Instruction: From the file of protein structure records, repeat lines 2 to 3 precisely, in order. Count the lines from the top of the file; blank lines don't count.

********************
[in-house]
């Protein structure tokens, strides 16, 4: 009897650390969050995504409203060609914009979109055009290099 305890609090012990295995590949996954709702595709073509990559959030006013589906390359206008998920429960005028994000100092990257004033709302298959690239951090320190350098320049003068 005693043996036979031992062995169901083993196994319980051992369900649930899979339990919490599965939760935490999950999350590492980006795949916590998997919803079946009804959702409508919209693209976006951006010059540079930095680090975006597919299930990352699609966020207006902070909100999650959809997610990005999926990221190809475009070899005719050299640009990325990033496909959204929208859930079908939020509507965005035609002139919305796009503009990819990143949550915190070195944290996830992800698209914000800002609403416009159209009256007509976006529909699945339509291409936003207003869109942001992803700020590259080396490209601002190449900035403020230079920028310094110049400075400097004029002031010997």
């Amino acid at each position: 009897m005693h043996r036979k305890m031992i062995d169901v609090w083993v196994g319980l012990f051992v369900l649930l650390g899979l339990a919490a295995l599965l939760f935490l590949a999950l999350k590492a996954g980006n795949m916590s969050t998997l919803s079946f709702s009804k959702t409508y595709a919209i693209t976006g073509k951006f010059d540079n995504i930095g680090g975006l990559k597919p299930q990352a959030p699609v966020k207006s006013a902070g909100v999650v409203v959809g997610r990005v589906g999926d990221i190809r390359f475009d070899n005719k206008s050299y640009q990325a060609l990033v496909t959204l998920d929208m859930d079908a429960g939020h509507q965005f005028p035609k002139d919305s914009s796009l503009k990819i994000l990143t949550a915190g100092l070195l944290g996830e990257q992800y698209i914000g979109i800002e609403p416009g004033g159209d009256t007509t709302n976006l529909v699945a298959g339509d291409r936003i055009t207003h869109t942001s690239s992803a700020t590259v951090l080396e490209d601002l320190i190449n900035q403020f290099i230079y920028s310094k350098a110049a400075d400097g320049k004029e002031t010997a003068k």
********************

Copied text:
């Protein structure tokens, strides 16, 4: 009897650390969050995504409203060609914009979109055009290099 305890609090012990295995590949996954709702595709073509990559959030006013589906390359206008998920429960005028994000100092990257004033709302298959690239951090320190350098320049003068 005693043996036979031992062995169901083993196994319980051992369900649930899979339990919490599965939760935490999950999350590492980006795949916590998997919803079946009804959702409508919209693209976006951006010059540079930095680090975006597919299930990352699609966020207006902070909100999650959809997610990005999926990221190809475009070899005719050299640009990325990033496909959204929208859930079908939020509507965005035609002139919305796009503009990819990143949550915190070195944290996830992800698209914000800002609403416009159209009256007509976006529909699945339509291409936003207003869109942001992803700020590259080396490209601002190449900035403020230079920028310094110049400075400097004029002031010997």
């Amino acid at each position: 009897m005693h043996r036979k305890m031992i062995d169901v609090w083993v196994g319980l012990f051992v369900l649930l650390g899979l339990a919490a295995l599965l939760f935490l590949a999950l999350k590492a996954g980006n795949m916590s969050t998997l919803s079946f709702s009804k959702t409508y595709a919209i693209t976006g073509k951006f010059d540079n995504i930095g680090g975006l990559k597919p299930q990352a959030p699609v966020k207006s006013a902070g909100v999650v409203v959809g997610r990005v589906g999926d990221i190809r390359f475009d070899n005719k206008s050299y640009q990325a060609l990033v496909t959204l998920d929208m859930d079908a429960g939020h509507q965005f005028p035609k002139d919305s914009s796009l503009k990819i994000l990143t949550a915190g100092l070195l944290g996830e990257q992800y698209i914000g979109i800002e609403p416009g004033g159209d009256t007509t709302n976006l529909v699945a298959g339509d291409r936003i055009t207003h869109t942001s690239s992803a700020t590259v951090l080396e490209d601002l320190i190449n900035q403020f290099i230079y920028s310094k350098a110049a400075d400097g320049k004029e002031t010997a003068k």